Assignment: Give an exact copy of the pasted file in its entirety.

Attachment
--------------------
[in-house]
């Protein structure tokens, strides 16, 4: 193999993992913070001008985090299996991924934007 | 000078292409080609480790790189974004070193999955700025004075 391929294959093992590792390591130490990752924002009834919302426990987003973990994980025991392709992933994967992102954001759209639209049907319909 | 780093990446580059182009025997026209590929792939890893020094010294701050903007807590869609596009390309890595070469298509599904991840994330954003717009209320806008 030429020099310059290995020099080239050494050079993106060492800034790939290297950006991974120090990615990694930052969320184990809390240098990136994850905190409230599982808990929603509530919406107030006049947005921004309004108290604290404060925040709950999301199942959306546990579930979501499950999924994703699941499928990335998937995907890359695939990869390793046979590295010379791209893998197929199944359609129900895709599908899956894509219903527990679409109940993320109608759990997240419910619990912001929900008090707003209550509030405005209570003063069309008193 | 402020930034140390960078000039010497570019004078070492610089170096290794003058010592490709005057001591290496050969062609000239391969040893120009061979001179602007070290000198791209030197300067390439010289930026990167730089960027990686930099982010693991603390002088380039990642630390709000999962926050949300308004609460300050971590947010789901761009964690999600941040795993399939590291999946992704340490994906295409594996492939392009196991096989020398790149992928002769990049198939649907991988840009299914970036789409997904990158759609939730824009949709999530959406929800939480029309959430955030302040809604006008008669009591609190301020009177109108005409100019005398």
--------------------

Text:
[in-house]
């Protein structure tokens, strides 16, 4: 193999993992913070001008985090299996991924934007 | 000078292409080609480790790189974004070193999955700025004075 391929294959093992590792390591130490990752924002009834919302426990987003973990994980025991392709992933994967992102954001759209639209049907319909 | 780093990446580059182009025997026209590929792939890893020094010294701050903007807590869609596009390309890595070469298509599904991840994330954003717009209320806008 030429020099310059290995020099080239050494050079993106060492800034790939290297950006991974120090990615990694930052969320184990809390240098990136994850905190409230599982808990929603509530919406107030006049947005921004309004108290604290404060925040709950999301199942959306546990579930979501499950999924994703699941499928990335998937995907890359695939990869390793046979590295010379791209893998197929199944359609129900895709599908899956894509219903527990679409109940993320109608759990997240419910619990912001929900008090707003209550509030405005209570003063069309008193 | 402020930034140390960078000039010497570019004078070492610089170096290794003058010592490709005057001591290496050969062609000239391969040893120009061979001179602007070290000198791209030197300067390439010289930026990167730089960027990686930099982010693991603390002088380039990642630390709000999962926050949300308004609460300050971590947010789901761009964690999600941040795993399939590291999946992704340490994906295409594996492939392009196991096989020398790149992928002769990049198939649907991988840009299914970036789409997904990158759609939730824009949709999530959406929800939480029309959430955030302040809604006008008669009591609190301020009177109108005409100019005398």